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  • replied
    Originally posted by DavidWilliams777 View Post
    Where can I find the latest source code? Can you direct me to the link. thanks!
    Create an account on https://www.unrealengine.com, link it with your GitHub account, and then you can download the latest UE4 source code from https://github.com/EpicGames/UnrealEngine.
    Last edited by gmpreussner; 03-23-2015, 11:29 AM. Reason: removed duplicate quote

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  • replied
    Where can I find the latest source code? Can you direct me to the link. thanks!

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  • replied
    I would be definitely interested to see UE1 sources! It would be interesting to compare them to UE4 sources, to see how it's all started. Perhaps, there are still some lines of code that didn't change significantly since UE1 :P

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  • replied
    Epic Unreal Dev Grants for UE4. Interesting..trust Unreal community..it is good idea...but not for me. I believe than I will make game on UE1..game for players not for money..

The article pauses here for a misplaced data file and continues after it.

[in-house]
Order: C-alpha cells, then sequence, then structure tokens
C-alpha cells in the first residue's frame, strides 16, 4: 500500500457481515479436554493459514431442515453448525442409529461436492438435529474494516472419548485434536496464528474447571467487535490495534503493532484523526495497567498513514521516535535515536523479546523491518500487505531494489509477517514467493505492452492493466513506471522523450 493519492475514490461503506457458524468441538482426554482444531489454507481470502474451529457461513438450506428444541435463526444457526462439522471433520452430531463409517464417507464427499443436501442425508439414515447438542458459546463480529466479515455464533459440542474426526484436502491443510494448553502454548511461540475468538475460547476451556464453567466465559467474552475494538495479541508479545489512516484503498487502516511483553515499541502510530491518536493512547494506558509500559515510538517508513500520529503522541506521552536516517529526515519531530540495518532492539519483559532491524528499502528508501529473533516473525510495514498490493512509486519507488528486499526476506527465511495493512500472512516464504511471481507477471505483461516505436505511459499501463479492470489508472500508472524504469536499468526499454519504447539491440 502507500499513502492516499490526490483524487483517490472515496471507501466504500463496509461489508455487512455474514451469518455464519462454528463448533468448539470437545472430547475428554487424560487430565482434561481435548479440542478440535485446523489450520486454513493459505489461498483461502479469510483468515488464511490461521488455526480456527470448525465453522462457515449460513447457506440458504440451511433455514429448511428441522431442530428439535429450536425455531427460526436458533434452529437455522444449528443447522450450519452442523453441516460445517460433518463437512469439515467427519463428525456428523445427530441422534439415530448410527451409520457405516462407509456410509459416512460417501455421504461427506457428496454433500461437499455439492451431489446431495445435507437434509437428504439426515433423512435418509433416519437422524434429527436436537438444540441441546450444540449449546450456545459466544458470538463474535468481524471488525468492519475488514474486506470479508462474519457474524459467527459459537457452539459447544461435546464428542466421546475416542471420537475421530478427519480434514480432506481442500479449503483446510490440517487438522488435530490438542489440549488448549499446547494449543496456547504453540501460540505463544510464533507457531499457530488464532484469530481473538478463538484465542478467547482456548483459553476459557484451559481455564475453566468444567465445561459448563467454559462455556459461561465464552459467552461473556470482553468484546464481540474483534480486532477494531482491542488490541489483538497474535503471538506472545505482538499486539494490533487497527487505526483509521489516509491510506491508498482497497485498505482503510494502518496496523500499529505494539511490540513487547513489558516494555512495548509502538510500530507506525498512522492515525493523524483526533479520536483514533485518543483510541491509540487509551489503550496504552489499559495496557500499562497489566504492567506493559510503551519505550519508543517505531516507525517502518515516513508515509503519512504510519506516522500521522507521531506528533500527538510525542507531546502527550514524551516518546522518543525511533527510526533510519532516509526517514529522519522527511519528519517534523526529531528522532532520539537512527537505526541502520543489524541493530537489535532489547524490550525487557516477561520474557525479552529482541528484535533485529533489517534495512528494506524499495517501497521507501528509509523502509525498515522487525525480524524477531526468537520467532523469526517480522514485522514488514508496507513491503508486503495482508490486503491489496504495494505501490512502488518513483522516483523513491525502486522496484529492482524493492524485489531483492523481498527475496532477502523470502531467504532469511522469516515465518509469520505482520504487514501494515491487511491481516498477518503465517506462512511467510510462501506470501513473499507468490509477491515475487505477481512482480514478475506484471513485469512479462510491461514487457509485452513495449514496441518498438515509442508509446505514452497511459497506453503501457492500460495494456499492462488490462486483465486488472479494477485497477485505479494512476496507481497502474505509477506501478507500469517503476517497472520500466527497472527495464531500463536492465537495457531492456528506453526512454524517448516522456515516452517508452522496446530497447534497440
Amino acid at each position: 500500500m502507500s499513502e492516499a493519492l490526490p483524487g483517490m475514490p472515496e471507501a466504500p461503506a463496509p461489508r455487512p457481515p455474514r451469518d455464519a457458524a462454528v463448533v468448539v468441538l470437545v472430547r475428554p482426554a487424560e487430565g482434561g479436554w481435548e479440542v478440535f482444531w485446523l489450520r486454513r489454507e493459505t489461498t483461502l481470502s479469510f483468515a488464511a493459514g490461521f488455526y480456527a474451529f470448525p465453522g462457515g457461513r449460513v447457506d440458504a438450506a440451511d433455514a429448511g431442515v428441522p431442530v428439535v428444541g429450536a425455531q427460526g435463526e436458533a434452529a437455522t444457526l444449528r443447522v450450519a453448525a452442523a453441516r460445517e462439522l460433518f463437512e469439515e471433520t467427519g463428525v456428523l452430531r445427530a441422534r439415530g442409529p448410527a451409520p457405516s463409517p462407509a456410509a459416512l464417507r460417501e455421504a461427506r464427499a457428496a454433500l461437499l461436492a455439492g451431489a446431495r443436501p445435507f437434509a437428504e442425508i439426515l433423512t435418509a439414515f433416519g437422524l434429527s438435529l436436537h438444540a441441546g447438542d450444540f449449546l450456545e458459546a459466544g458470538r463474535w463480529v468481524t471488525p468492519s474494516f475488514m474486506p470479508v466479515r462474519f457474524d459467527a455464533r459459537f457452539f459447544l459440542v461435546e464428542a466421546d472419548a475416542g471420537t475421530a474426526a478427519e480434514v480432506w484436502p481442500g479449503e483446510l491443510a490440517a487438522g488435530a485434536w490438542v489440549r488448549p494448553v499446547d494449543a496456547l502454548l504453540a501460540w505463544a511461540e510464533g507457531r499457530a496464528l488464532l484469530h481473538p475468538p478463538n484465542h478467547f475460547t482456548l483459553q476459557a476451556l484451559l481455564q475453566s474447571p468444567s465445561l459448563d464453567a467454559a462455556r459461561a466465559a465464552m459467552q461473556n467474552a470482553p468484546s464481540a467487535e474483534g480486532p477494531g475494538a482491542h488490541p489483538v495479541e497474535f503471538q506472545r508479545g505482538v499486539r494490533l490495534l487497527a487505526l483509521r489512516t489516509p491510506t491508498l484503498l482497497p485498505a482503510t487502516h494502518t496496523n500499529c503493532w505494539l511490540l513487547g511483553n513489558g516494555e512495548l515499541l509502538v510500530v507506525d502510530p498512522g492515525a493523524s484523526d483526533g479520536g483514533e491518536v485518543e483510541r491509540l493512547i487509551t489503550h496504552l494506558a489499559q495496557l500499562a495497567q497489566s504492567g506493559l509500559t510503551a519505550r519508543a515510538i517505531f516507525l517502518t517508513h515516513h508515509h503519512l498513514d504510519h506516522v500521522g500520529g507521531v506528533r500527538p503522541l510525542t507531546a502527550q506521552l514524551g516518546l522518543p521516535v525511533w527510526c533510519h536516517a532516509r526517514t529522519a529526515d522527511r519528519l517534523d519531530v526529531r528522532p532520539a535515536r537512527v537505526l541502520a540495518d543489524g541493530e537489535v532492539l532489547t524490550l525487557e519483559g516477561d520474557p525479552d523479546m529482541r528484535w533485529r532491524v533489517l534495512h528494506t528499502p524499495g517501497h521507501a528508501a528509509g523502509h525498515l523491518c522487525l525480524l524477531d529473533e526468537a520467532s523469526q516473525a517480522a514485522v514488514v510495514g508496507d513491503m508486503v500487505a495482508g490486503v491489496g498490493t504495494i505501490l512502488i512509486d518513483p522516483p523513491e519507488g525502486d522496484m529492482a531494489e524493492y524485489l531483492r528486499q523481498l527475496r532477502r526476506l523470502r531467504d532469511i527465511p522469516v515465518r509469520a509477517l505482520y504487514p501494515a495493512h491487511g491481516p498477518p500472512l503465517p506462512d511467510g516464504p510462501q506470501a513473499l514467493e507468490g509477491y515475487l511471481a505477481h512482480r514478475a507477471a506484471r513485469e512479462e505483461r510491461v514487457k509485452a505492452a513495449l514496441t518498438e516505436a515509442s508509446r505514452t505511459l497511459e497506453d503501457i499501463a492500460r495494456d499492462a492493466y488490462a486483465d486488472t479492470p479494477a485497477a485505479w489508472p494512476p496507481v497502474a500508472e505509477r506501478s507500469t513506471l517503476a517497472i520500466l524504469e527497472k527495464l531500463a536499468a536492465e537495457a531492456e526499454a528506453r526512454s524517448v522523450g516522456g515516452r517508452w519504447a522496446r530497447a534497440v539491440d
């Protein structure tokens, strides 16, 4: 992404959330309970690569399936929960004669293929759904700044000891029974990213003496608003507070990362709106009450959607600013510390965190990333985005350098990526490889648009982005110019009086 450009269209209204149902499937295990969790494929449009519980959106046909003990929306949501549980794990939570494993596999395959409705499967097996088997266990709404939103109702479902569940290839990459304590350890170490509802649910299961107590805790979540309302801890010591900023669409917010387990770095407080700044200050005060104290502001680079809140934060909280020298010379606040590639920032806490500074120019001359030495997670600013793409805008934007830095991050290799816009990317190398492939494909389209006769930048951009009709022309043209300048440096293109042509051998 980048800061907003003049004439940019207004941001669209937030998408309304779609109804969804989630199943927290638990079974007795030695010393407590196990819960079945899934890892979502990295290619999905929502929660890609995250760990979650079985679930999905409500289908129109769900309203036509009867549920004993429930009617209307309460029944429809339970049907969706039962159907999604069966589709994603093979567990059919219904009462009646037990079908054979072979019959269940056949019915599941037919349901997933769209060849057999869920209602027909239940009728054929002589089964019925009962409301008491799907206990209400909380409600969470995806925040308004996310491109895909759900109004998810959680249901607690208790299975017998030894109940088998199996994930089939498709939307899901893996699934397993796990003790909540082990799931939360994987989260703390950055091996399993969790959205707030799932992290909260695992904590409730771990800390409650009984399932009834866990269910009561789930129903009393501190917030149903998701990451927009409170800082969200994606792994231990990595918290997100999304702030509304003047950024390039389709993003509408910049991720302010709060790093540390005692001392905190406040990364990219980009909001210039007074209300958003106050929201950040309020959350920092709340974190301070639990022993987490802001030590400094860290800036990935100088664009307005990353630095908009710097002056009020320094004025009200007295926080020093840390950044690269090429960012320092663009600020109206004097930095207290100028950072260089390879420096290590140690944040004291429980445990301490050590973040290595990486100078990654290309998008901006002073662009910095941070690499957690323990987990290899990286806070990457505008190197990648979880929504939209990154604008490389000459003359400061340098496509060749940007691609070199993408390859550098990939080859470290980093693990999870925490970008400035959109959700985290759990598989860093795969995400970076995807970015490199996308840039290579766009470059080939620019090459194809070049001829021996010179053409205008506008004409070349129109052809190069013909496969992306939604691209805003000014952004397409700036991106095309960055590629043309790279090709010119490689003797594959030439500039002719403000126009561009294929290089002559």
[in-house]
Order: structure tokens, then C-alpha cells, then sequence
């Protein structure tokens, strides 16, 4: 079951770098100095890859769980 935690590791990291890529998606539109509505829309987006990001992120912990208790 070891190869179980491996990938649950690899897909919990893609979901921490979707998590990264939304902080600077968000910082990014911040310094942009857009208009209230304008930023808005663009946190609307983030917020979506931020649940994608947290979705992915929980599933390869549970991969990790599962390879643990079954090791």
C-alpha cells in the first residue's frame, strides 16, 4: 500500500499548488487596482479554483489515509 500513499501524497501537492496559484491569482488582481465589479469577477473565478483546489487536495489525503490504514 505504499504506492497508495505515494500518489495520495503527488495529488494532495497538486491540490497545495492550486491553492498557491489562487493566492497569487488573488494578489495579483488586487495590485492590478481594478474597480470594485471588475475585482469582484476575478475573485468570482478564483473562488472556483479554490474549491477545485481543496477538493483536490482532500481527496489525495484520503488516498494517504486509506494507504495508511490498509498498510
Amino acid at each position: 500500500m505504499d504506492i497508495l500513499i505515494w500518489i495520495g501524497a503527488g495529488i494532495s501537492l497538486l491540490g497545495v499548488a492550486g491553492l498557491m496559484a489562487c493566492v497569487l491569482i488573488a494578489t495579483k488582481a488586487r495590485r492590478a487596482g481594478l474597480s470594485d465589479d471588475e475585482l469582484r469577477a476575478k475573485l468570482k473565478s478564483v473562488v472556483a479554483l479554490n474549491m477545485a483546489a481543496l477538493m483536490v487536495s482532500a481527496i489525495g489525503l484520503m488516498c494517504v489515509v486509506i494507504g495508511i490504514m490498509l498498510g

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  • replied
    Source is about new Openfreegame...no about new code for UT,Unreal 1,Whell of time (is active Mark Poesh yet?)..
    OpenSource will be clean version 533 or 613 with DX7,OpenGL..
    UE1 is about simlicity..(minimum actors,scripts,properties - ver.200 Unreal 1 rulez)..(but basic function: Pawn from Unreal 1,dynamic shadow, decal, static mesh)
    UE1 will be as demoscene on Unreal engine and engine general (veryfast compile, easy build, fast modeling, less megabytes).
    Nothing adjustments or extensions.
    Important is modeling and gameplay....
    Last edited by Akyra; 02-09-2015, 03:18 PM.

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  • replied
    As somebody just getting into graphics programming, the idea is nice and I hope a UE1 source release occurs. A potential effect of any source release of an engine is the learning opportunities they bring for younger system programmers. While that part of the industry may enjoy being less competitive than others for better or worse, enthusiasts inadvertently take initiative when they occupy themselves with their technical hobbies, and those are kinds of people you want working in your industry as technology and demands continue to evolve. Not that I'm trying to convince anyone here; we all seem fairly enthusiastic for a release of the engine source. But it's a productive example I wanted to highlight.

    Originally posted by Torax
    The creator of Unreal 227 patch, Smirftsch from OldUnreal, already have the source code.
    Why just not to give him permission to enable public access to libraries?